proc expand

5月 112015
 
In this post, I show a trick to do moving average calculation (can be extended to other operations requiring windowing functions) that is super fast.

Often, SAS analysts need to conduct moving average calculation and there are several options by the order of preference:

1. PROC EXPAND
2. DATA STEP
3. PROC SQL

But many sites may not licensed SAS/ETS to use PROC EXPAND and doing moving average in DATA STEP requires some coding and is error prone. PROC SQL is a natural choice for junior programmers and in many business cases the only solution, but SAS's PROC SQL lacks windowing functions that are available in many DBs to facilitate moving average calculation. One technique people usually use is CROSS JOIN, which is very expensive and not a viable solution for even medium sized data set. In this post, I show a trick to do moving average calculation (can be extended to other operations requiring windowing functions) that is super fast.

Consider the simplest moving average calculation where the trailing K observations are included in the calculation, namely MA(K), here we set K=5. We first generate a 20 obs sample data, where variable ID is to be used for windowing and the variable X is to be used in MA calculation, and then we apply the standard CROSS JOIN to first examine the resulting data, Non-Grouped, just to understand how to leverage the data structure.

%let nobs=20;
%let ndiff=-5;
data list;
do id=1 to &nobs;
x=id*2;
output;
end;
run;

options notes;
options fullstimer;
proc sql;
create table ma as
select a.id as aid, b.id as bid, a.id-b.id as diff, a.x as ax, b.x as bx
from list as a, list as b
where a.id>=b.id and (a.id-b.id)<= abs(&ndiff)-1
having aid-bid>=(&ndiff+1)
order by aid, bid
;
quit;



From the resulting data set, it is hard to find a clue, now let's sort by "bid" column in this data set:

From this sorted data, it is clear that we actually don't have to CROSS JOIN the whole original data set, but instead, we can generate an "operation" data set that contains the difference value, and let the original data set CROSS JOIN with this much smaller "operation" data set, and all the data we need to use for MA calculation will be there. Now let's do it: CROSS JOIN original data with "operation" data, sort by (a.id+ops), which is actually "bid' in sorted data set;


%let ndiff=5;
data operation;
do ops = 0 to &ndiff by 1;
weight=1;
output;
end;
run;
proc sql;
create table ma2 as
select a.id as aid, b.ops, a.id+b.ops as id2, a.x*b.weight as ax
from list as a, operation as b
order by id2, aid
;
quit;
Note that in above code, it is necessary to have a.x multiply by b.weight so that the data can be inter-leaved, otherwise the same X value from original table will be output and MA calculation will be failed. The explicit weight variable actually adds in more flexibility to the whole MA calculation. While setting it to be 1 for all obs result in a simple MA calculation, assign different weights will help to resolve more complex MA computing, such as giving further observations less weight for a decayed MA. If different K parameter in MA(K) calculations are required, only the operation data set need to be updated which is trivial job. Now the actual code template for MA(K) calculation will be:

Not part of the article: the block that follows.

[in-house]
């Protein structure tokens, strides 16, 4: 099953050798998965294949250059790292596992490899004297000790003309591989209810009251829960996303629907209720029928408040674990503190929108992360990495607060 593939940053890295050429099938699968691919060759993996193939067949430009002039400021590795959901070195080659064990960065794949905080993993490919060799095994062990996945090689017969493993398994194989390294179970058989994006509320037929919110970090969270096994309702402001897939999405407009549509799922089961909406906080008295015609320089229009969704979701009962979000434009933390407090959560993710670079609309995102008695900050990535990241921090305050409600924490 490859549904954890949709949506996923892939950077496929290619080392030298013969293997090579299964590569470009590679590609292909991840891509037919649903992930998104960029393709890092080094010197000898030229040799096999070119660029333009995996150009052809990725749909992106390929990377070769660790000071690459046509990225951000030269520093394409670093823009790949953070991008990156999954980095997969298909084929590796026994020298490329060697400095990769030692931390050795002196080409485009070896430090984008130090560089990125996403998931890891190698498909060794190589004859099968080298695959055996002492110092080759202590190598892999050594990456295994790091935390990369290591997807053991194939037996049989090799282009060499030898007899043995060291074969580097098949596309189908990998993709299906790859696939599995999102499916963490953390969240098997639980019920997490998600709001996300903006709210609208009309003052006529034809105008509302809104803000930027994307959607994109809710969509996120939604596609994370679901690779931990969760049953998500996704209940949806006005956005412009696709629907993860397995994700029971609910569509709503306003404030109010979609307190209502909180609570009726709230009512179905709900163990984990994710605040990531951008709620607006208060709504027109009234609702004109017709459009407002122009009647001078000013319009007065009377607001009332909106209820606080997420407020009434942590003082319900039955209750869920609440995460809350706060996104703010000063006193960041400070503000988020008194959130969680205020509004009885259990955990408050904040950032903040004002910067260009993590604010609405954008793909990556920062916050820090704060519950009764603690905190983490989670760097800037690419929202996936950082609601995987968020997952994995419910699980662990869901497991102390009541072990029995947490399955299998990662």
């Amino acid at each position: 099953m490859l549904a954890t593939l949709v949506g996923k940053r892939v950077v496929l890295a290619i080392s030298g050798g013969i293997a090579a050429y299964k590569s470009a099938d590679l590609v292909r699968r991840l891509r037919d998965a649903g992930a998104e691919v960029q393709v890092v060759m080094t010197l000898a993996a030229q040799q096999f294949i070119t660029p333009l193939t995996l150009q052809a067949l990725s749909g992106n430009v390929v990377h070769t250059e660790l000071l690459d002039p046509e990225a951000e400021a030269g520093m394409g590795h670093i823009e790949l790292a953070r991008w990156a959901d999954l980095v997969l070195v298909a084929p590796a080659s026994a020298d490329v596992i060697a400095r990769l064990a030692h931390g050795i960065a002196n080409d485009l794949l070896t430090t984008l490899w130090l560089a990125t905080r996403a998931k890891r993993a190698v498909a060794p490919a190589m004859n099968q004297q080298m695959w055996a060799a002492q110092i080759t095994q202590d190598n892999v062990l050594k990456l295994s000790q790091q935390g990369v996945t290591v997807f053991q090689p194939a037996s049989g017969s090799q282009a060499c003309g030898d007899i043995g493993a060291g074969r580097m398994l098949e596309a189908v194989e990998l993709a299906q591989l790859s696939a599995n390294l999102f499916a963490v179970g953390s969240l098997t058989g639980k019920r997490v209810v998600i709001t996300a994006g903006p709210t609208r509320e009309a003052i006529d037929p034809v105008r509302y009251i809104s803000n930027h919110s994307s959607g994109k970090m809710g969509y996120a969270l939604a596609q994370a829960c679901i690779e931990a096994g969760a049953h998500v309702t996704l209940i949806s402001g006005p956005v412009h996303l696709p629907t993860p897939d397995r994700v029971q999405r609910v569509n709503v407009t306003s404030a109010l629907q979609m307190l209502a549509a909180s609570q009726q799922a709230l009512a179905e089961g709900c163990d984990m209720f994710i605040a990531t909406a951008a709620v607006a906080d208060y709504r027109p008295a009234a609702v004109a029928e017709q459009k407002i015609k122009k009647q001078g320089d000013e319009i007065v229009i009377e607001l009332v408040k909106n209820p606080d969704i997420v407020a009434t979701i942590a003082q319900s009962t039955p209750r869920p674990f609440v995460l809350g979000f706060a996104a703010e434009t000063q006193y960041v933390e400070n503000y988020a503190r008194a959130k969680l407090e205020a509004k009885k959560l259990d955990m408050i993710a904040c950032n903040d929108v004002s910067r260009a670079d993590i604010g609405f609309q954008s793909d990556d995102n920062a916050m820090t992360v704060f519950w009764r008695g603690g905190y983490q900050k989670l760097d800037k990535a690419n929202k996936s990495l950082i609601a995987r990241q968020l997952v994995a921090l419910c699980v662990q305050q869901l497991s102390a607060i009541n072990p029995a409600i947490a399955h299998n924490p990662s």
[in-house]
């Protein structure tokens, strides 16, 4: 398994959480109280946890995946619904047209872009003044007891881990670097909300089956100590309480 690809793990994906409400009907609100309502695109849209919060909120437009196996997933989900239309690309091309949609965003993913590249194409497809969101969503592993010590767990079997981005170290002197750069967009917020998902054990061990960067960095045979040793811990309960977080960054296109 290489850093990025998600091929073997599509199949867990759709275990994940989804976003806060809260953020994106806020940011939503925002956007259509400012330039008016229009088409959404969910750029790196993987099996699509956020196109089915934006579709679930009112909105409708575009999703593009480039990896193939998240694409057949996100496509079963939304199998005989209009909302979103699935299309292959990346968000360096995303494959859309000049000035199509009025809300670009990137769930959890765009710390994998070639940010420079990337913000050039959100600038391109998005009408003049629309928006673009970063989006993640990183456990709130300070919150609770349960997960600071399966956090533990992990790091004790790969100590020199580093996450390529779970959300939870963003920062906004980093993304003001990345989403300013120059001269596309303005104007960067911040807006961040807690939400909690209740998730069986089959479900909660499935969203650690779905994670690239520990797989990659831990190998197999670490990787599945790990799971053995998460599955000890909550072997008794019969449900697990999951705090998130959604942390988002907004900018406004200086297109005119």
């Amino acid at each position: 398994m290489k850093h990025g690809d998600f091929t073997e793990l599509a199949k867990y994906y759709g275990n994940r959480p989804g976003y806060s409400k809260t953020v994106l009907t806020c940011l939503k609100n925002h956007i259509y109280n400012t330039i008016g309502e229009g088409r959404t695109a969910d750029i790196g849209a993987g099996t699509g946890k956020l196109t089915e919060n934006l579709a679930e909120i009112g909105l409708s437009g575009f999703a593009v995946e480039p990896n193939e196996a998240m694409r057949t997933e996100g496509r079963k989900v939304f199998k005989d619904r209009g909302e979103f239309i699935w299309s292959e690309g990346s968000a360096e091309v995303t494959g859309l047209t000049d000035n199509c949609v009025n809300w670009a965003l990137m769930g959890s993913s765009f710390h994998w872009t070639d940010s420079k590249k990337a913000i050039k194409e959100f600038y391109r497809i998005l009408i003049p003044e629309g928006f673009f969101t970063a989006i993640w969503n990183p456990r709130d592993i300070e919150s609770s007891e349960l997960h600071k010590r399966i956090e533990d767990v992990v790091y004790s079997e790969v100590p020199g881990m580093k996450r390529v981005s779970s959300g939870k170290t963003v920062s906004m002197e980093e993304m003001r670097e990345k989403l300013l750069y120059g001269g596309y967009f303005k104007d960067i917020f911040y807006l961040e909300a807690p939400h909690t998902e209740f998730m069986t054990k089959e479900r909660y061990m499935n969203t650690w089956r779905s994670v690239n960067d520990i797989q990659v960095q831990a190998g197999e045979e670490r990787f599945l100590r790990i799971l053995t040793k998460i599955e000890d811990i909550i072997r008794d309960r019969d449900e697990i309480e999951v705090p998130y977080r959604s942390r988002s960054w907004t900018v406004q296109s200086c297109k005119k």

%let ndiff=5;
data operation;
do ops = 0 to &ndiff by 1;
weight=1;
output;
end;
run;
proc sql noprint;
select max(id) into :maxid
from list;
quit;
proc sql;
create table ma2 as
select a.id+b.ops as id2, avg(a.x*b.weight) as MA
from list as a, operation as b
group by id2
having id2>=&ndiff
and id2<=&maxid
order by id2
;
quit;
With this new method, it is interesting to compare it to the expensive self CROSS JOIN as well as to PROC EXPAND. On my workstation (Intel i5 3.8Ghz, 32GB memory, 1TB 72K HDD), self CROSS JOIN is prohibitively long in running time (if data is large) while the new method uses only 2X as much time as PROC EXPAND, both time consumptions are trivial comparing to self CROSS JOIN. Time consumption shown below is in "second".




Below is the code readers can run and compare yourselves.


%macro test(nobs, ndiff);
options nonotes;
data list;
do id=1 to &nobs;
x=id*2;
output;
end;
run;



%let t0 = %sysfunc(time());
options fullstimer;
proc sql;
create table ma as
select a.id, avg(b.x) as ma
from list as a, list as b
where a.id>=b.id and (a.id-b.id)<= &ndiff-1
group by a.id
having id>=abs(&ndiff)
;
quit;
%let t1 = %sysfunc(time());


proc expand data=list out=ma2 method=none;
convert x=ma / transformout=(movave 5);
run;


%let t2 = %sysfunc(time());

%let ndiff=5;
data operation;
do ops = 0 to &ndiff-1 by 1;
weight=1;
output;
end;
run;
proc sql noprint;
select max(id) into :maxid
from list;
quit;
proc sql;
create table ma3 as
select a.id+b.ops as id2, avg(a.x*b.weight) as ma
from list as a, operation as b
group by id2
having id2>=abs(&ndiff)
;
quit;

%let t3 = %sysfunc(time());

%let d1 = %sysfunc(round( %sysevalf(&t1 - &t0), 0.001));
%let d2 = %sysfunc(round( %sysevalf(&t2 - &t1), 0.001));
%let d3 = %sysfunc(round( %sysevalf(&t3 - &t2), 0.001));
%put SelfXJoin : &d1, EXPAND: &d2, Operation: &d3;
options notes;
%mend;



dm log 'clear';
%test(5000, -40);